Carnival of Space 310

The Carnival of Space 310 is up at Chandra Xray Space Telescope Blog

It isn’t everyday that the mainstream news covers space activities. CNN has a nice article on possible plasma shields for spacecraft.

Scientists at the UK’s Rutherford Appleton Laboratory (RAL) plan is to create an environment around the spacecraft that mimics the Earth’s magnetic field and recreates the protection we enjoy on the ground — they call it a mini magnetosphere.

Note- Nextbigfuture did cover the Rutherford Appleton Laborator minimag radiation shielding work back in 2011

There was a 15 page powerpoint from 2010 that described the work at UK’s Rutherford Appleton Laboratory

When the neutral plasma encounters the magnetic field boundary the electrons are more easily deflected than the ions and thus charge separation occurs, resulting in the build-up of a large electric field which further strengthens the barrier.

RAL’s Ruth Bamford thought it should be possible, using a combination of the AMPTE-style plasma bubble and the JET-style magnetic field bubble to form an effective Mini-Magnetosphere.

“On Earth, mostly we’re protected by the atmosphere but ultimately what the Earth’s magnetic field is doing is forming a first line of protection for life,” explained Bamford.

“The concept behind what we’re suggesting is due to the evolution in our understanding of plasmas. What we discovered is that if you put a magnetic field around an object in a flowing plasma, the electrons, which are very light, will follow the new magnetic field that you’ve put there but the ions, the very fast ions, will overshoot — they won’t follow the magnetic field lines.

“You end up with a constant electric field that can be enough that it actually refracts or deflects enough of the radiation from inside the magnetic cavity that you’ve formed to protect the astronauts … enough like the Earth that they can survive.”

The RAL deflector shield she has helped to develop has been tested on a model inside a fusion reactor which produces a plasma like that of the solar wind. Bamford said they were delighted with the results.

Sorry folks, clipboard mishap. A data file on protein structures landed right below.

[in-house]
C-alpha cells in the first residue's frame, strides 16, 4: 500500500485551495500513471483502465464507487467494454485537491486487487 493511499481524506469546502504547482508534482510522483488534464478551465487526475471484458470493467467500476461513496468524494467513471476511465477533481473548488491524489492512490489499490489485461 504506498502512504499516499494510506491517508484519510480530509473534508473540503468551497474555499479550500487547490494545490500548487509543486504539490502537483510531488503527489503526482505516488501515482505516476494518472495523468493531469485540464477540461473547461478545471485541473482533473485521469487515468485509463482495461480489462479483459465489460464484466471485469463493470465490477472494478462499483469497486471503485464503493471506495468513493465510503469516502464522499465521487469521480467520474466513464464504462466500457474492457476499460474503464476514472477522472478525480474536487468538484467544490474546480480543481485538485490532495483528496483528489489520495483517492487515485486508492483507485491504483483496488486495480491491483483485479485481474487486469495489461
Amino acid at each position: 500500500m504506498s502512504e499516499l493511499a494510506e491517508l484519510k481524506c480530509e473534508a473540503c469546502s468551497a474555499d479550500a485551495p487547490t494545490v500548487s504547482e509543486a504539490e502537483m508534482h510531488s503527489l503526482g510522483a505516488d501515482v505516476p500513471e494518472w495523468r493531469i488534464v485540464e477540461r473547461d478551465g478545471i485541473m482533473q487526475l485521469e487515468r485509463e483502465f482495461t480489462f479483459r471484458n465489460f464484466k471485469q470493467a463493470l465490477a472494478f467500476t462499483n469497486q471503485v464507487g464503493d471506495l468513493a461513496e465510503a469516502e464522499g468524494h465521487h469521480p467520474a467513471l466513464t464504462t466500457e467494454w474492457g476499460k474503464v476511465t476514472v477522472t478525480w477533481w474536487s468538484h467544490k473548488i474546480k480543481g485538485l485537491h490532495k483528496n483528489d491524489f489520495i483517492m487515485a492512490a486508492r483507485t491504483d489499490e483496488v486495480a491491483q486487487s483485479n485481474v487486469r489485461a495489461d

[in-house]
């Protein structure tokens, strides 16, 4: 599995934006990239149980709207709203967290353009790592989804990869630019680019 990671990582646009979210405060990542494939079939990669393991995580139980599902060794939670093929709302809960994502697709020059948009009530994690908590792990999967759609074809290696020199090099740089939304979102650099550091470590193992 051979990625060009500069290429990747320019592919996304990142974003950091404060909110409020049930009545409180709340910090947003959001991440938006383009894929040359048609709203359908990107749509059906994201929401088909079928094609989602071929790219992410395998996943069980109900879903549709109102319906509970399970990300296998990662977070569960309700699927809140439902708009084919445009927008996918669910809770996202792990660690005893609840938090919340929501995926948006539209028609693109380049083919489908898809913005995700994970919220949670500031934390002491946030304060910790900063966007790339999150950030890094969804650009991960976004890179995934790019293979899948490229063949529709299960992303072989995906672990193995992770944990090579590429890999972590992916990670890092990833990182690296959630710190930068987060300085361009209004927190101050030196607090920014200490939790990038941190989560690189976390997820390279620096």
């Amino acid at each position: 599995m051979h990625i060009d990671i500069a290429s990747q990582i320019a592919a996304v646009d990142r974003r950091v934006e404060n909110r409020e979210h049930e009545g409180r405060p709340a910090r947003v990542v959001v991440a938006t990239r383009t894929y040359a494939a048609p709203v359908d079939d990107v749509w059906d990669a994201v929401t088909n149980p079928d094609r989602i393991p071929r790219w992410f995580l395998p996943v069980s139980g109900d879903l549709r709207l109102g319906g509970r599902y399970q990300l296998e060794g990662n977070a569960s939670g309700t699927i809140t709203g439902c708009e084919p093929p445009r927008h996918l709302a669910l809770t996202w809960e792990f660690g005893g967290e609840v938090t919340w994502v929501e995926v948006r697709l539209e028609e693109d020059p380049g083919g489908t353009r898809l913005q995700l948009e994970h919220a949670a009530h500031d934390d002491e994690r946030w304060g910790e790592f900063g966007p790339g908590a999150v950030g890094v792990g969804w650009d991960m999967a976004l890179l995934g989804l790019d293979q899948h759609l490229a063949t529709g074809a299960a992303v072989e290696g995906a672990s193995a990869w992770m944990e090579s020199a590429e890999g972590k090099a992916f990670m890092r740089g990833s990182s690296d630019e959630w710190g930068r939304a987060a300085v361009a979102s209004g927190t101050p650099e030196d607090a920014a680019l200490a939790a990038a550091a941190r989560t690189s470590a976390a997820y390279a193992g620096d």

The RAL team now hope the project can be scaled up and fly on a real craft. “First we need a technology demonstrator in space in, say, five years,” said Bamford. “That’s quite realistic for a dedicated, small, unmanned spacecraft.

A model with the mini-magnetosphere shield is tested in a plasma stream.

Other shielding ideas are also being explored. The Inspiration Mars Foundation that is committed to sending a crew to Mars has proposed lining the spacecraft’s walls with water, food and even human waste to help protect the astronauts.

NASA is studying water walls for protecting space crews.

Winglee had a paper on creating minimag radiation shielding and he thought a 100 kw system could provide protection against gigavolt radiation. The minimag shield would alter the path of the spacecraft so he believed pulsemode operation was needed.

Urban Astronomer – Although we’ve known for a long time that our Solar System’s passage through the interstellar medium must push on the heliosphere, giving it a trailing tail, we’ve never been able to observe it directly. NASA’s IBEX probe recently compiled 3 years worth of data into a map of this ‘heliotail’ to both confirm that it exists, and reveal it’s shape

The Meridian Journal – Next Mars rover to search for evidence of past life

Illustration of the new Mars rover, with the same design as Curiosity but different instruments and scheduled to launch in 2020. Credit: NASA / JPL-Caltech

The rover would use its instruments for visual, mineralogical and chemical analysis down to microscopic scale to understand the environment around its landing site and identify biosignatures, or features in the rocks and soil that could have been formed biologically.

Nextbigfuture – A Proton-M rocket carrying three satellites for the GLONASS navigation constellation (Russia’s GPS system) launched on July 2, 2013. The rocket went sideways and then crashed. Investigators sifting through the wreckage of the doomed rocket found that the critical angular velocity sensors, DUS, were installed upside down. Each of those sensors had an arrow that was suppose to point toward the top of the vehicle, however multiple sensors on the failed rocket were pointing downward instead. As a result, the flight control system was receiving wrong information about the position of the rocket and tried to “correct” it, causing the vehicle to swing wildly and, ultimately, crash.

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